Lacan, Language, and Philosophy

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SUNY Press, 2009 - Literary Criticism - 213 pages
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Lacan, Language, and Philosophy explores the linguistic turn in psychoanalysis taken by Jacques Lacan. Russell Grigg provides lively and accessible readings of Lacan and Freud that are grounded in clinical experience and informed by a background in analytic philosophy. He addresses key issues in Lacanian psychoanalysis, from the clinical (how psychosis results from the foreclosure of the signifier the Name-of-the Father; the father as a symbolic function; the place of transference) to the philosophical (the logic of the “pas-tout”; the link between the superego and Kant’s categorical imperative; a critique of Žižek’s account of radical change). Grigg’s expertise and knowledge of psychoanalysis produce a major contribution to contemporary philosophical and psychoanalytic debates.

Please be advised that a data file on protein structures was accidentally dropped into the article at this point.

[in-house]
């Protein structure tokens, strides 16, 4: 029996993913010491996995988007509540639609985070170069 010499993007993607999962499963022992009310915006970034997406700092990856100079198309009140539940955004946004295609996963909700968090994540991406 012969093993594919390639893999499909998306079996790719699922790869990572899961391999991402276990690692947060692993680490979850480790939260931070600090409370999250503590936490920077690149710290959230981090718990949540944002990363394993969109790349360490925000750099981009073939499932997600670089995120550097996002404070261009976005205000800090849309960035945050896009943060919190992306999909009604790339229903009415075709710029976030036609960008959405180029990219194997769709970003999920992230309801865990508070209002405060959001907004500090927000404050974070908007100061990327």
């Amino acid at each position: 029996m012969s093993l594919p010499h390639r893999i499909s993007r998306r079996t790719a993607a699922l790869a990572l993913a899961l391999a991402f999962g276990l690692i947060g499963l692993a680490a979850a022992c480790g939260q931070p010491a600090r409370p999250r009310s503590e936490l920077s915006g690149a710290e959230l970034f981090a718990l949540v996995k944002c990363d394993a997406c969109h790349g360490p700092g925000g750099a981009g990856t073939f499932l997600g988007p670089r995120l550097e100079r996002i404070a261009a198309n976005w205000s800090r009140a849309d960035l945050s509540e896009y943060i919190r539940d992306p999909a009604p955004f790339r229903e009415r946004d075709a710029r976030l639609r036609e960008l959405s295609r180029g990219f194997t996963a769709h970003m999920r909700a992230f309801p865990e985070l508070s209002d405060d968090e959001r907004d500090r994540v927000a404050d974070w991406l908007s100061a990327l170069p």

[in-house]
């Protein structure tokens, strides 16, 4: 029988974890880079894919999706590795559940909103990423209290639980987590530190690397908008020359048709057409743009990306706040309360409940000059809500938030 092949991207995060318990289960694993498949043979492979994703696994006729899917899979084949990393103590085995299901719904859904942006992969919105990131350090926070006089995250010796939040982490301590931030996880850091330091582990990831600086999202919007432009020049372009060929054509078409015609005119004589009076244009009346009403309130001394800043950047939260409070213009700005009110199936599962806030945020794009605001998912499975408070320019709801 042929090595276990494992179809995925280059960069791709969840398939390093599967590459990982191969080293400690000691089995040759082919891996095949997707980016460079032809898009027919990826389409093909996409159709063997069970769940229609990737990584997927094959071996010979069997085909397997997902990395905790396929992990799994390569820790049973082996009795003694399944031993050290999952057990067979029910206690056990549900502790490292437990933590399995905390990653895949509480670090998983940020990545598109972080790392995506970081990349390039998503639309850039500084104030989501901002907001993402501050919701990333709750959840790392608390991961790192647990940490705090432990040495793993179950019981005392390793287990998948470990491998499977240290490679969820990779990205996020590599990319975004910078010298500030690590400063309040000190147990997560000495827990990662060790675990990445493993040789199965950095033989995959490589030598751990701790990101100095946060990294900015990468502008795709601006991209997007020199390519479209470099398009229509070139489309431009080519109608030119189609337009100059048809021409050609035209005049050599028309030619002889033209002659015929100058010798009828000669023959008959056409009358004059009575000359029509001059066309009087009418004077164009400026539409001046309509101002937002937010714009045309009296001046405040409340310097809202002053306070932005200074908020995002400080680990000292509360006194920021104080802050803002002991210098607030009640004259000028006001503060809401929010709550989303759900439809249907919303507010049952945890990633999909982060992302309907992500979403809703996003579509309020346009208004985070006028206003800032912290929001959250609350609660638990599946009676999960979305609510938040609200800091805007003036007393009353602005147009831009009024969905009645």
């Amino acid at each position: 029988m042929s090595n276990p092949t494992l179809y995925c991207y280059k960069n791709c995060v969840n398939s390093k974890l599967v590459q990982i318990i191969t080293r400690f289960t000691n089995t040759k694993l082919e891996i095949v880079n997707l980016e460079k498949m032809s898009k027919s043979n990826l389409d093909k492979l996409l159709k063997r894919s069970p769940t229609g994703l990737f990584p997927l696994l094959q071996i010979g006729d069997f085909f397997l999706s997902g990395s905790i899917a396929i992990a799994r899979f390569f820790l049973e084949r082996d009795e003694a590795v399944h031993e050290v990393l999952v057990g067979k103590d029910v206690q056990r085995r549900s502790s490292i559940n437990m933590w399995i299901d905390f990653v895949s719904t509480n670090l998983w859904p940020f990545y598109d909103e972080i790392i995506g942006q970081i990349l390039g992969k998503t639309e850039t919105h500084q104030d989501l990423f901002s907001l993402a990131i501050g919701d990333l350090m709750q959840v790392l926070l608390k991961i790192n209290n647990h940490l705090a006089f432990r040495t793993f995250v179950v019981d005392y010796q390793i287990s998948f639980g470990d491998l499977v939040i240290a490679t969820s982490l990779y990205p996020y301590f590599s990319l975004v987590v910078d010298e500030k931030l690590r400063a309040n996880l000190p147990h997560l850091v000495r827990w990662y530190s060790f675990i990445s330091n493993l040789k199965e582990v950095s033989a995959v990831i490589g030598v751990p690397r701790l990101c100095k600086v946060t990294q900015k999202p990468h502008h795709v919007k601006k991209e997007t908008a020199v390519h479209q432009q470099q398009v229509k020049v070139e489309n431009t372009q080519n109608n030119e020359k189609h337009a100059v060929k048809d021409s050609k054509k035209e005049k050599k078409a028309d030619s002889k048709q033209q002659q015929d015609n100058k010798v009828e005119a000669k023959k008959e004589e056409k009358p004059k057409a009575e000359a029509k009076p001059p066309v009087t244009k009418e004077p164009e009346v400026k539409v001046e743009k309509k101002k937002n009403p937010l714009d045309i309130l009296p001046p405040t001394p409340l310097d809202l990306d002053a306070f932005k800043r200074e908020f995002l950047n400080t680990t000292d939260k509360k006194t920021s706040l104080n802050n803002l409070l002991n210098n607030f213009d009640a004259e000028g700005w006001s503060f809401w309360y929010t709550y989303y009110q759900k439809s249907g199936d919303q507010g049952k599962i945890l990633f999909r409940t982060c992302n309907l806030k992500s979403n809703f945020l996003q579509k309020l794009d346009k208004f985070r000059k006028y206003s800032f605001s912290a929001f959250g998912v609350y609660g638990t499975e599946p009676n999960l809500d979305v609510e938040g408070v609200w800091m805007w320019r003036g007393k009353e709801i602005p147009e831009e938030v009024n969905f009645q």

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About the author (2009)

Russell Grigg is Associate Professor of Philosophy and Psychoanalytic Studies at Deakin University in Australia. He is the translator of The Seminar of Jacques Lacan: Book III: The Psychoses, 1955–1956 and The Seminar of Jacques Lacan: Book XVII: The Other Side of Psychoanalysis.

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